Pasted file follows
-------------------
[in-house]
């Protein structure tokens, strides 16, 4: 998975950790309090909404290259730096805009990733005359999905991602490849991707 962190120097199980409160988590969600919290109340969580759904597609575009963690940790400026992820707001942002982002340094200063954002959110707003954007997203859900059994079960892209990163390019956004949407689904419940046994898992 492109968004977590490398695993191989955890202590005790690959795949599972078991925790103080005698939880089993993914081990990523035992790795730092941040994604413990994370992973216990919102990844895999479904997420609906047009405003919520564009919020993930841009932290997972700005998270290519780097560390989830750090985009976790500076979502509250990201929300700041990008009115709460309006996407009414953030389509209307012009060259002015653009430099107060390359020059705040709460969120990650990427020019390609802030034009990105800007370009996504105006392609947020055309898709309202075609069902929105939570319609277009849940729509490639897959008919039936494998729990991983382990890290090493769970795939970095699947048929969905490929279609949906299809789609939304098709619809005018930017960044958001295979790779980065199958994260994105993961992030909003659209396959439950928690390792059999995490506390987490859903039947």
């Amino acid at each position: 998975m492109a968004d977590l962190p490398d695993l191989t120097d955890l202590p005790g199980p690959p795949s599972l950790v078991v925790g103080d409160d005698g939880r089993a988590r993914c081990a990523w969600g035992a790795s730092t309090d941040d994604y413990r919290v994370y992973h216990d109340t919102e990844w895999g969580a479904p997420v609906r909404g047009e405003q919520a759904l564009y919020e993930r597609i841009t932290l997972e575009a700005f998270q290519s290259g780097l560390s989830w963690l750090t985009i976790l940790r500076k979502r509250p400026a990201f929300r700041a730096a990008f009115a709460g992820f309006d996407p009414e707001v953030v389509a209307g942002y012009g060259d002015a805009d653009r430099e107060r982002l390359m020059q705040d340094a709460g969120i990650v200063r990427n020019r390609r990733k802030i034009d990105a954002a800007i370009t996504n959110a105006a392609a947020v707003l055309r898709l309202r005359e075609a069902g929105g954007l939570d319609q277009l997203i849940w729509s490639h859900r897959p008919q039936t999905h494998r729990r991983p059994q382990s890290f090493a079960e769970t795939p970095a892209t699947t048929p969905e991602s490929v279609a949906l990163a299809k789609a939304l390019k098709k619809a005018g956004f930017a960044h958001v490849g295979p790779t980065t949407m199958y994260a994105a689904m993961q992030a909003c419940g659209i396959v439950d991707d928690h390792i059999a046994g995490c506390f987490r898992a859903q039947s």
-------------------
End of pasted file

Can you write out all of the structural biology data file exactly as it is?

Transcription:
[in-house]
């Protein structure tokens, strides 16, 4: 998975950790309090909404290259730096805009990733005359999905991602490849991707 962190120097199980409160988590969600919290109340969580759904597609575009963690940790400026992820707001942002982002340094200063954002959110707003954007997203859900059994079960892209990163390019956004949407689904419940046994898992 492109968004977590490398695993191989955890202590005790690959795949599972078991925790103080005698939880089993993914081990990523035992790795730092941040994604413990994370992973216990919102990844895999479904997420609906047009405003919520564009919020993930841009932290997972700005998270290519780097560390989830750090985009976790500076979502509250990201929300700041990008009115709460309006996407009414953030389509209307012009060259002015653009430099107060390359020059705040709460969120990650990427020019390609802030034009990105800007370009996504105006392609947020055309898709309202075609069902929105939570319609277009849940729509490639897959008919039936494998729990991983382990890290090493769970795939970095699947048929969905490929279609949906299809789609939304098709619809005018930017960044958001295979790779980065199958994260994105993961992030909003659209396959439950928690390792059999995490506390987490859903039947």
């Amino acid at each position: 998975m492109a968004d977590l962190p490398d695993l191989t120097d955890l202590p005790g199980p690959p795949s599972l950790v078991v925790g103080d409160d005698g939880r089993a988590r993914c081990a990523w969600g035992a790795s730092t309090d941040d994604y413990r919290v994370y992973h216990d109340t919102e990844w895999g969580a479904p997420v609906r909404g047009e405003q919520a759904l564009y919020e993930r597609i841009t932290l997972e575009a700005f998270q290519s290259g780097l560390s989830w963690l750090t985009i976790l940790r500076k979502r509250p400026a990201f929300r700041a730096a990008f009115a709460g992820f309006d996407p009414e707001v953030v389509a209307g942002y012009g060259d002015a805009d653009r430099e107060r982002l390359m020059q705040d340094a709460g969120i990650v200063r990427n020019r390609r990733k802030i034009d990105a954002a800007i370009t996504n959110a105006a392609a947020v707003l055309r898709l309202r005359e075609a069902g929105g954007l939570d319609q277009l997203i849940w729509s490639h859900r897959p008919q039936t999905h494998r729990r991983p059994q382990s890290f090493a079960e769970t795939p970095a892209t699947t048929p969905e991602s490929v279609a949906l990163a299809k789609a939304l390019k098709k619809a005018g956004f930017a960044h958001v490849g295979p790779t980065t949407m199958y994260a994105a689904m993961q992030a909003c419940g659209i396959v439950d991707d928690h390792i059999a046994g995490c506390f987490r898992a859903q039947s």